III. Conclusion

The plain meaning of MPPAA precludes considering the passive holding of property in determining whether an activity rises to the level of a trade or business.   Thus, the district court committed error by relying only on the fact that the Fulkersons had held the leases for ten years in determining whether the continuity and regularity prong of Groetzinger was satisfied.   On remand (to which Circuit Rule 36 will apply) only the actions of the Fulkersons regarding the leasing, rather than mere possession of the leases, should be considered.   For the reasons stated herein, we Reverse the decision of the district court and Remand for further proceedings consistent with this opinion.


1.   We also reaffirm that no economic nexus is required between the obligated organization and trades or business under common control because the statute does not impose one.   See Personnel, 974 F.2d at 793;  Slotky, 956 F.2d at 1374.

2.   In Central States, Southeast and Southwest Areas Pension Fund v. Ditello, 974 F.2d 887, 889-90 (7th Cir.1992), we cautioned against using tax code cases to interpret MPPAA.   Ditello noted that the phrase “trade or business” appears almost two hundred times in the tax code.  Id. at 889.   The particular meaning given to any single instance of the phrase may be shaped by the surrounding statutory context of the tax code and thus involve considerations that are absent in MPPAA.   While we adhere to the idea that courts must be careful in using tax code cases to construe MPPAA because of the different context, Groetzinger states the common, ordinary definition of trade or business and is thus appropriately used to interpret § 1301(b)(1).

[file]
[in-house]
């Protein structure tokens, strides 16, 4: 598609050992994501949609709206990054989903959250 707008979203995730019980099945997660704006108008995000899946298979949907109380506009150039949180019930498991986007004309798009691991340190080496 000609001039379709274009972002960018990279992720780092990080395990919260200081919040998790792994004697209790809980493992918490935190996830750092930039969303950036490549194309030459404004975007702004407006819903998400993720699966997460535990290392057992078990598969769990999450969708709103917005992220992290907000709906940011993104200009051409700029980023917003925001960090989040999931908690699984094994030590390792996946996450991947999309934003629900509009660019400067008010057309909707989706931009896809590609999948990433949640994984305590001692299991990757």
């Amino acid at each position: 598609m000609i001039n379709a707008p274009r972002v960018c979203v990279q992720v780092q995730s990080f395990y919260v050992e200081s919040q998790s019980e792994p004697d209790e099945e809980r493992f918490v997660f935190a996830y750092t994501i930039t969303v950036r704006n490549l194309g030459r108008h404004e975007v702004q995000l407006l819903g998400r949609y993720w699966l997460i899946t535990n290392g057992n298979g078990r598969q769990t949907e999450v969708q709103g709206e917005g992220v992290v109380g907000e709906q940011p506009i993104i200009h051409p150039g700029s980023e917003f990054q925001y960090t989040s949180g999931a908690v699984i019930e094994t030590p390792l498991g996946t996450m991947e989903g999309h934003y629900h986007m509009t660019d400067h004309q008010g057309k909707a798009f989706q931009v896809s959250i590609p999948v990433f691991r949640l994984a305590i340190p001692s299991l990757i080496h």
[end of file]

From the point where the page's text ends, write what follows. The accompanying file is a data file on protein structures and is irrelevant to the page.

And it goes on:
3.   Board of Trustees of Western Conference of Teamsters Pension Trust Fund v. Lafrenz, 837 F.2d 892, 894-95 & n. 7 (9th Cir.1988) contains language indicating that passively holding investments might be considered a trade or business under MPPAA, though it limits its holding to the facts before it.   To the extent that Lafrenz might be read to conflict with our decision, we decline to follow it.   As stated in Personnel and supported by Groetzinger, passively holding investments without more cannot normally be considered to be a trade or business.

4.   This court's holding that the district court erred in deciding that Tom Fulkerson's leasing is a trade or business vacates the district court's finding that Dolly was a partner of Tom in the leasing business.   Thus, we need not reach the Fulkersons' argument that the district court incorrectly determined that Dolly intended to be Tom's partner.

FLAUM, Chief Judge.